Anxious Decades

Anxious Decades

America in Prosperity and Depression, 1920-1941

Book - 1992
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Baker & Taylor
A look at the years 1920-1941 discusses the consumer culture of the Roaring Twenties, how the automobile and other inventions altered how Americans worked and played, and how the Depression changed people's faith in traditional values and institutions.

Book News
A broad, highly readable history of the US during a period which witnessed both unprecedented economic prosperity and the worst depression ever to afflict the nation. Parrish concludes with a chapter-length bibliography that combines suggestions for further reading with notes on sources. Annotation copyright Book News, Inc. Portland, Or.

Blackwell North Amer
This is the story of the United States between 1920 and 1942, a time when the country soared higher and fell lower than at any period in its short history. In these convulsive years, Americans were dazzled by the pleasures of unprecedented economic prosperity and beset by the worst depression in their history. It was the era of Model T's, rising incomes, scientific management, electricity, talking movies, and advertising techniques that sold a seemingly endless stream of goods. But it was also a time of grave social conflict, human suffering, hunger marches, and soup kitchens. The birth of a full-blown consumer-oriented economy and its temporary collapse profoundly affected the physical welfare and moral sensibilities of men, women, and children from all walks of life in every region of the United States and gave rise to many of the institutions, preoccupations, and problems of our own age.
The breakdown of America's first era of high mass consumption in late 1929 brought profound changes in the connection between people and government. Harding and Coolidge, having no big plans, let the marketplace go its own way, ignoring the gambles and inherent inequities of furious economic development. The Crash, however, forced Hoover, Roosevelt, and the nation to reexamine old solutions and boldly address an abiding American dilemma: Should the federal government strive to fulfill the promises of a consumer society? How should it strike a balance between economic recovery and social reform, between renewed economic growth and unresolved issues of fairness? FDR's New Deal emerged in an effort to satisfy these questions.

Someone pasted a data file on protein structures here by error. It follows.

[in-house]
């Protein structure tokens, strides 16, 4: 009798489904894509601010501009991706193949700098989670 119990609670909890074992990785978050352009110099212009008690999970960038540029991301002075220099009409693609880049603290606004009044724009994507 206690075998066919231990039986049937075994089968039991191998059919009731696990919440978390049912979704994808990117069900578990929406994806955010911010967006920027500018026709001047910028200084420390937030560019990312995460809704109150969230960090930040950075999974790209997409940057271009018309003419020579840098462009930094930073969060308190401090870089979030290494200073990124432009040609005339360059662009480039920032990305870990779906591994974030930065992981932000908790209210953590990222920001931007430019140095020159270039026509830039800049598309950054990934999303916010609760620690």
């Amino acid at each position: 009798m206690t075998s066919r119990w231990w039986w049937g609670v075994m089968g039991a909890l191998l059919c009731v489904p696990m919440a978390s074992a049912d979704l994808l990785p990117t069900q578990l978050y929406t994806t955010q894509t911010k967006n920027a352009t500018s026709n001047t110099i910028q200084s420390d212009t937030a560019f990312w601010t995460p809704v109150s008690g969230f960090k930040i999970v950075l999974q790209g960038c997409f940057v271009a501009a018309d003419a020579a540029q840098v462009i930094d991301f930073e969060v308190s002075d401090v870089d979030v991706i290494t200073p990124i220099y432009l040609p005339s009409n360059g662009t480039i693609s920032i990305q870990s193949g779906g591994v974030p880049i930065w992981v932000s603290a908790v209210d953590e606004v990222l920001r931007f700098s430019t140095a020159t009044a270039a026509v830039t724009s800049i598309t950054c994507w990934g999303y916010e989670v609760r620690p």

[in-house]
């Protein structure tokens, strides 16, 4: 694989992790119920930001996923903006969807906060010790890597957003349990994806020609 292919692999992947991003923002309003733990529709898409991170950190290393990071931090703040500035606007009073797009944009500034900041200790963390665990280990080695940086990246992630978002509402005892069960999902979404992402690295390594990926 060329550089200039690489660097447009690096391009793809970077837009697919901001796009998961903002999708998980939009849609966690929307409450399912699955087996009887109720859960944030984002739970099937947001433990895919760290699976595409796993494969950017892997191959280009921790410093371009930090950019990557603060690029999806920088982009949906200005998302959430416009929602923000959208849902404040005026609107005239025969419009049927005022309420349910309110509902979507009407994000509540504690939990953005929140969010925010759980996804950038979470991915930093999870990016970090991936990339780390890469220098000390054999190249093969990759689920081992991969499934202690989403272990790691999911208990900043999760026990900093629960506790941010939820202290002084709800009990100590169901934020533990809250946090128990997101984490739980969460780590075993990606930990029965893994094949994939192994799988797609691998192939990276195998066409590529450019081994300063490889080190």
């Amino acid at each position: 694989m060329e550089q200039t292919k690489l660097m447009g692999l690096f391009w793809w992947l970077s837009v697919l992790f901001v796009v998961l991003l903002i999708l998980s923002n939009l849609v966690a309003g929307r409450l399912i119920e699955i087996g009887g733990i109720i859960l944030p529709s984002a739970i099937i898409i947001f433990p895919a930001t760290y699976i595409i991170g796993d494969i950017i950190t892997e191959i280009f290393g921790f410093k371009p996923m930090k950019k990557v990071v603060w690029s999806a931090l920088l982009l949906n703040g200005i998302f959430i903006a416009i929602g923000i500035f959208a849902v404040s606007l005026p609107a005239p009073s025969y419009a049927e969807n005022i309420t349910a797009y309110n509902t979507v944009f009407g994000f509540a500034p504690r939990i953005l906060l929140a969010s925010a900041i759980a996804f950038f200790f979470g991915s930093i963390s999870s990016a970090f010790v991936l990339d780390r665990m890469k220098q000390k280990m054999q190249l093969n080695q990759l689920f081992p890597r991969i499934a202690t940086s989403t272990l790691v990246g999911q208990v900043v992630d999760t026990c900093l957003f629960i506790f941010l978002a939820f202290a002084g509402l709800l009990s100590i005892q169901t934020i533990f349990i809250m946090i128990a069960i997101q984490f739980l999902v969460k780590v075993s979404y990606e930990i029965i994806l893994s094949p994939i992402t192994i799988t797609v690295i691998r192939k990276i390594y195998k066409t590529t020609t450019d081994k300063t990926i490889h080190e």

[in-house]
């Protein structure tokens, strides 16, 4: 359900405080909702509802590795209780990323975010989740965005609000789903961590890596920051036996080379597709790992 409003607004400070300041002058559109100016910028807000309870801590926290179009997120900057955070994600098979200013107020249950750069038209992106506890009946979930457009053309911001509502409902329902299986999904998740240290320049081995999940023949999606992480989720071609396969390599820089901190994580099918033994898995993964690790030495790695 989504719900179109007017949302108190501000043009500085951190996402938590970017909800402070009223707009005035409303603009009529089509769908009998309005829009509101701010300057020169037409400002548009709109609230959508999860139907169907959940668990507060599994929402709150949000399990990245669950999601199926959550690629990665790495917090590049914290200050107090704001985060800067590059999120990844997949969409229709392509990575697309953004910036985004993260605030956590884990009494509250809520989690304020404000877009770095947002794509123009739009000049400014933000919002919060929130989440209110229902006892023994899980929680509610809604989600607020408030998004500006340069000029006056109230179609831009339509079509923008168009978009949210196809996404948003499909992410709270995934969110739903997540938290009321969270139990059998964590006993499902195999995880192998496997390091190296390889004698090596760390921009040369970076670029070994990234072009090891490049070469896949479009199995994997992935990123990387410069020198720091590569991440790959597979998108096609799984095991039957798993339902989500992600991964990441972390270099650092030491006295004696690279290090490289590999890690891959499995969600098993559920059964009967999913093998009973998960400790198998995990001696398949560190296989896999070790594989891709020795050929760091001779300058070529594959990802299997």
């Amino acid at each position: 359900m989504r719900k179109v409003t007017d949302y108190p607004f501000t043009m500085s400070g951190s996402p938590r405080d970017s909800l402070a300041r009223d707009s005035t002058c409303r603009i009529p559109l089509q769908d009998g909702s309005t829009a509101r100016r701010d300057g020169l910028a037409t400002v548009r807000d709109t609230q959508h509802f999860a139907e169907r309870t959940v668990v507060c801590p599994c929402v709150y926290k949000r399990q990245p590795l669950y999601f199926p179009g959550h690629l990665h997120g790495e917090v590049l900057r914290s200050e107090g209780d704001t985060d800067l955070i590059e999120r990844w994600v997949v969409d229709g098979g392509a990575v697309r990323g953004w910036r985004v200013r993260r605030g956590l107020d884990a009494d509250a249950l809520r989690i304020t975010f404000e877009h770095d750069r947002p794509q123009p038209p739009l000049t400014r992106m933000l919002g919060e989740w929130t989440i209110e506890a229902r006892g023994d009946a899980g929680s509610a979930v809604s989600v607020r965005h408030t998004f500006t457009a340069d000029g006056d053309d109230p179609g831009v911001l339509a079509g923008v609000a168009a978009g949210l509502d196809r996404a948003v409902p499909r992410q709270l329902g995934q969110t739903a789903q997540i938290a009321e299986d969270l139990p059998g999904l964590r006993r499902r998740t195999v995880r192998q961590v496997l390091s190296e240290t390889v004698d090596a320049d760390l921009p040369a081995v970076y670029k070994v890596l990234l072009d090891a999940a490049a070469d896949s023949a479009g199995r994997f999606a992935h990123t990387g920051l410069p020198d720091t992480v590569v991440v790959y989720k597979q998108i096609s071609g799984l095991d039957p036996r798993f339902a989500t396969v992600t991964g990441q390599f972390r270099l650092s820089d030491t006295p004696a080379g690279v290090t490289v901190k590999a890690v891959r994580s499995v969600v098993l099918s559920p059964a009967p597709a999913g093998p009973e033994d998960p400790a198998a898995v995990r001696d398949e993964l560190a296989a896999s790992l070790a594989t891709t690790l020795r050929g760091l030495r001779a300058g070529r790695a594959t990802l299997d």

The world beyond America changed also in these years and caused the nation's leaders to rethink how the country should relate to events in Europe, Latin America, and Asia. By rejecting participation in the League of Nations and other international organizations at the end of World War I, Americans and their leaders affirmed that they wished to live, work, and prosper in a world community without restraint upon their own actions or collective responsibility for the fate of others. That illusion of superiority and invulnerability slowly died in the 1950s and sustained a fatal blow in December 1941.
Ultimately, Michael Parrish's able and interesting history tells the story of America's growing pains, of a nation striving to define itself and its place in the world.

& Taylor

Looks at the social, economic, and technological developments of the period and discusses the role of the federal government in handling times of rapid change

Publisher: New York : W.W. Norton, 1992
ISBN: 9780393033946
Branch Call Number: 973.91 PARRI


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